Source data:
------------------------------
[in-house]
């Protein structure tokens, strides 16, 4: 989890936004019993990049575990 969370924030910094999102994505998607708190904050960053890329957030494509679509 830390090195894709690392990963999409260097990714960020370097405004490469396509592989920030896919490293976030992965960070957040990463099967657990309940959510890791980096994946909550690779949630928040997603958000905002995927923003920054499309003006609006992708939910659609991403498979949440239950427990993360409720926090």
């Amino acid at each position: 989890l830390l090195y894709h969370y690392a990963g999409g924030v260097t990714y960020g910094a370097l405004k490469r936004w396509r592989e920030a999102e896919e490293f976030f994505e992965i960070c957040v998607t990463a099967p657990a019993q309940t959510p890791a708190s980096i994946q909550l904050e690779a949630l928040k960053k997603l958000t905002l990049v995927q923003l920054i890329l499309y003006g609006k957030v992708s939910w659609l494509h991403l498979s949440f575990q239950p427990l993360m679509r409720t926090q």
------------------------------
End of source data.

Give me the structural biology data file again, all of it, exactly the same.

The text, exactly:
[in-house]
């Protein structure tokens, strides 16, 4: 989890936004019993990049575990 969370924030910094999102994505998607708190904050960053890329957030494509679509 830390090195894709690392990963999409260097990714960020370097405004490469396509592989920030896919490293976030992965960070957040990463099967657990309940959510890791980096994946909550690779949630928040997603958000905002995927923003920054499309003006609006992708939910659609991403498979949440239950427990993360409720926090």
């Amino acid at each position: 989890l830390l090195y894709h969370y690392a990963g999409g924030v260097t990714y960020g910094a370097l405004k490469r936004w396509r592989e920030a999102e896919e490293f976030f994505e992965i960070c957040v998607t990463a099967p657990a019993q309940t959510p890791a708190s980096i994946q909550l904050e690779a949630l928040k960053k997603l958000t905002l990049v995927q923003l920054i890329l499309y003006g609006k957030v992708s939910w659609l494509h991403l498979s949440f575990q239950p427990l993360m679509r409720t926090q």